*How can I get my students to explain their thinking?*Effective discourse happens when students articulate their own ideas and seriously consider their peers’ mathematical perspectives as a way to construct mathematical understandings.

Encouraging students to construct their own mathematical understanding through discourse is an effective way to teach mathematics, especially since the role of the teacher has transformed from being a transmitter of knowledge to one who presents worthwhile and engaging mathematical tasks.

We can find ways to encourage eager mathematicians to share their ideas and to engage with others about their ideas by following three research-based recommendations:

**Clarify mathematicians’ ideas in a variety of ways.****Emphasize reasoning.****Encourage mathematician-to-mathematician dialogue.**

## The Best 3 Ways to Encourage Effective Discourse in Math

Think about all of the interactions among all the participants that occur throughout a math lesson--in the whole-class setting, in small groups, between pairs of children, and with the teacher. We will dive in deep today to learn the BEST three ways to encourage effective math discourse in your classroom.### Clarify mathematicians’ ideas in a variety of ways.

Clarification is important for English learners because it reinforces language and enhances comprehension. We often think of using this skill in reading, but it’s equally important in mathematics!

**Here’s some practical ways to use clarification in the classroom:**

- Restate ideas as questions to verify what mathematicians did. This allow also them to confirm what you’ve heard or observed.
- Apply precise language and make significant ideas more apparent.
- Look for opportunities to clarify questions to ensure that ALL students understand ideas and reasoning.
- Ask others to restate someone else’s ideas in their own words. This expresses ideas in a variety of ways and encourages listening to one another.
- Use teacher prompting. (See examples in the photo below.)

**When we pay attention to mathematicians’ ideas, we send a message that their ideas are valued. This is the key to encouraging participation of individual mathematicians.**

### Emphasize reasoning.

Getting mathematicians to explain their reasoning is hard at first! Reasoning helps mathematicians understand their own thinking and the thinking of others. As they communicate about ideas, mathematicians will make connections between relational understanding and move towards mathematical proficiency.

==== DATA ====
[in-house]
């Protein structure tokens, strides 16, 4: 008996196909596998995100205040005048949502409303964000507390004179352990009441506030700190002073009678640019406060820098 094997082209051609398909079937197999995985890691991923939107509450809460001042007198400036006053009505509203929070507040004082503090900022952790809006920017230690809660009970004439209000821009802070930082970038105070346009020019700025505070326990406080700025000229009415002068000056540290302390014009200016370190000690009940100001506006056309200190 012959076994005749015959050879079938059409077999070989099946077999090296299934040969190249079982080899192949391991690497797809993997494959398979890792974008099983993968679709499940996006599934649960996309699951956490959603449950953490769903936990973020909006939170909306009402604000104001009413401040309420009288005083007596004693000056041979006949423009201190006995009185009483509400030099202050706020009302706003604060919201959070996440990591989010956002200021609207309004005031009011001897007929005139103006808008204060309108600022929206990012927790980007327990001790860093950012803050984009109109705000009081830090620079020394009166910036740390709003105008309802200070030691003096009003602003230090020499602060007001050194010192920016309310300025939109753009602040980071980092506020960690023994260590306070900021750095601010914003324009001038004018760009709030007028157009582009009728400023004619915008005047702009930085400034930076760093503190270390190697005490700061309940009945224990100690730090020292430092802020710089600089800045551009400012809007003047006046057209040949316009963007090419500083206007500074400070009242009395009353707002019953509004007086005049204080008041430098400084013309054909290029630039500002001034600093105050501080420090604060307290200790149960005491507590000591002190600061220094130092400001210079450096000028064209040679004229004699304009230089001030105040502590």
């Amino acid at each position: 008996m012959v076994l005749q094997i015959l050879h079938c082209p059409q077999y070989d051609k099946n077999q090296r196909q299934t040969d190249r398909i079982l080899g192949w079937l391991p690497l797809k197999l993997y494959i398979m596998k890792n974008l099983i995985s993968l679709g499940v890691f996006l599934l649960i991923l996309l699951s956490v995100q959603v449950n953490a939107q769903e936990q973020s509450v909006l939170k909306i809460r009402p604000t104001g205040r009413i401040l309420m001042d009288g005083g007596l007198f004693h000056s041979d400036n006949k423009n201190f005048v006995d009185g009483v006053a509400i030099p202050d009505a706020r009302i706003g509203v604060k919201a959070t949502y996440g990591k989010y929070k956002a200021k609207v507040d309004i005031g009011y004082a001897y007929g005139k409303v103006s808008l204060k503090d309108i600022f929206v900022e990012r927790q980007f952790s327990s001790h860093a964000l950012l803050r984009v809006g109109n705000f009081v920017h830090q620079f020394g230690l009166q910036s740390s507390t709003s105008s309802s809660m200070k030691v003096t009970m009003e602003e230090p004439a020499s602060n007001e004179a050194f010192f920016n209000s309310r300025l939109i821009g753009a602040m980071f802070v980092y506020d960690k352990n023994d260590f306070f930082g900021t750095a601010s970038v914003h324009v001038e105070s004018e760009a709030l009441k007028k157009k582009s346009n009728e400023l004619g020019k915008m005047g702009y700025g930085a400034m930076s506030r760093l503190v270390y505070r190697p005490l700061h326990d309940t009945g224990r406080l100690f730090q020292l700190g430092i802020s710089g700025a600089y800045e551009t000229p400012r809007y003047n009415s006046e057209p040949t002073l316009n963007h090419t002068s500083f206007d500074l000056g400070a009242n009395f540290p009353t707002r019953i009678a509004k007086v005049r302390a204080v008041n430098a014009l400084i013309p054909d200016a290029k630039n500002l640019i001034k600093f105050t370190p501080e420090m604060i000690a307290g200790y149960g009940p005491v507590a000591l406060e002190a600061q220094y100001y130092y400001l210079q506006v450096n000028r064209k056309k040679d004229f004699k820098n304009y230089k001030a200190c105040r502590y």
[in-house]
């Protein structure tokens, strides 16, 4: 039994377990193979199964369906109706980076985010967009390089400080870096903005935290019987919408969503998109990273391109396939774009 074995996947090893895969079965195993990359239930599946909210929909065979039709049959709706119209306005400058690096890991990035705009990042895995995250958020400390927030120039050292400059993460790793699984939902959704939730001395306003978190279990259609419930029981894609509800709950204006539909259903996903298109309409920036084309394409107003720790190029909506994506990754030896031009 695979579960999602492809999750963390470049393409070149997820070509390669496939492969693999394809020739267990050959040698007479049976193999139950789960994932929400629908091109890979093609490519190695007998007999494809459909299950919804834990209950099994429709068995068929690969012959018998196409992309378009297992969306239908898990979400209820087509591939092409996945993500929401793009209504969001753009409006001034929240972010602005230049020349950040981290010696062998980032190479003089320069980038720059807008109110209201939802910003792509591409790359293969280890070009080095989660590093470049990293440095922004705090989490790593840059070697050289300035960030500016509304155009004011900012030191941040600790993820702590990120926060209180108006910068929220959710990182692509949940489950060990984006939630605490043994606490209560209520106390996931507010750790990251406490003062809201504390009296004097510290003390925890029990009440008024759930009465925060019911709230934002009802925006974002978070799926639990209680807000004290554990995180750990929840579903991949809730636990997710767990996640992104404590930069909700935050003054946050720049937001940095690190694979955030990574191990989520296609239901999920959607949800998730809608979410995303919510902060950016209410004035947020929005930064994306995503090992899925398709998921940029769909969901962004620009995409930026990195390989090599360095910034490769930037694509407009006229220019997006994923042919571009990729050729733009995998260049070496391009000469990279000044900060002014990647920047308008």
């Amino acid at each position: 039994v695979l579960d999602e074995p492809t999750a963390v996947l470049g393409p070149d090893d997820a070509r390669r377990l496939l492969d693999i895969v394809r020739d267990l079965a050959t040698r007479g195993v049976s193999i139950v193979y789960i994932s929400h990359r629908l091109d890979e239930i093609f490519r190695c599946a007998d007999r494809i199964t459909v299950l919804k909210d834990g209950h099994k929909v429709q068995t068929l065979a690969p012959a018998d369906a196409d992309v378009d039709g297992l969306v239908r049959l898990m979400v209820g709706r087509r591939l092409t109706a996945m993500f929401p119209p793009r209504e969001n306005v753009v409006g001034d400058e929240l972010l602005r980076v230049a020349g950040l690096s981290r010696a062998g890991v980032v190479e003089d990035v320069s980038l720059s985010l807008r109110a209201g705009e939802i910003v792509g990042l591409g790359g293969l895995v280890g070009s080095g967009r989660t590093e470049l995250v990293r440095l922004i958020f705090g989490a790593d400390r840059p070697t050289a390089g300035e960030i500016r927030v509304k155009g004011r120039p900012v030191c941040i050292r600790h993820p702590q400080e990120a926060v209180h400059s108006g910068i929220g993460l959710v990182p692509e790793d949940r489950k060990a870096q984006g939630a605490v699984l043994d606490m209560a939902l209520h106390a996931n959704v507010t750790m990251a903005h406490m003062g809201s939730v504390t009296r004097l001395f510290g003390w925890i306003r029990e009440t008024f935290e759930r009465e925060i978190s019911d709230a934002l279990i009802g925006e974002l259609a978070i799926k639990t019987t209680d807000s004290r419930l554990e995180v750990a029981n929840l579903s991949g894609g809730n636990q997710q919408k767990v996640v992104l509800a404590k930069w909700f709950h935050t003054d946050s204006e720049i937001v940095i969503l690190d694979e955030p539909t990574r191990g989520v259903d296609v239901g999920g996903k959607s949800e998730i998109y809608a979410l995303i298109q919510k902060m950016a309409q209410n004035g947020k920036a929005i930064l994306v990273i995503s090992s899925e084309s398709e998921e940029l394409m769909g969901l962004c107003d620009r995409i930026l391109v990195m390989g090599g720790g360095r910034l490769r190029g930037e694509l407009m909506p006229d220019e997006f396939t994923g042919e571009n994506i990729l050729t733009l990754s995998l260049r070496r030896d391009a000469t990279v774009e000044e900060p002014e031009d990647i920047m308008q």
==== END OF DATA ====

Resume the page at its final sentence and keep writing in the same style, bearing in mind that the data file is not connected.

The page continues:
**Here’s some practical ways to use reasoning in the classroom:**

- Ask follow-up questions whether answers are correct or incorrect to place an emphasis on the reasoning process. This is to help mathematicians understand the others’ thinking.
- Follow-up on both correct and incorrect answers to reduce anxiety. We do not want students only having to explain wrong answers!
- Move mathematicians to more conceptually based explanations when able.
- Ask mathematicians what they think of the idea proposed by another.
- Ask mathematicians if they see connections between two of their ideas OR an idea and a concept previously discussed.
- Use teacher prompting. (See examples in the photo below.)

### Encourage mathematician-to-mathematician dialogue.

We wants eager mathematicians to think of themselves as capable of making sense of math. We do not want them to rely on teacher as the keeper of all knowledge. Encouraging student-to-student dialogue can help build this positive sense of self.

**Here’s some practical ways to use student dialogue in the classroom:**

- When mathematicians have different solutions, ask them to discuss one another’s solutions.
- Ask someone to rephrase another mathematician’s ideas or add something further to someone else’s ideas.
- Before a whole class discussion, have mathematicians practice their explanations with a peer. {This supports ALL mathematicians.}
- Use teacher prompting. (See examples in the photo below.)

**Mathematicians are more likely to question one another’s ideas than the teacher’s ideas.**

The value of student talk throughout a math lesson cannot be overemphasized. As mathematicians share their approaches, describe and evaluate tasks, and make conjectures, learning will occur in ways that are otherwise unlikely to take place.

**Remember, whoever is talking is doing the learning. Will it be you or your mathematicians?**

I hope you use the suggestions recommended in any of the three ways to encourage effective discourse in math.

*How are you currently using discourse in your classroom?*

**What recommendation would you like to add to your repertoire?**

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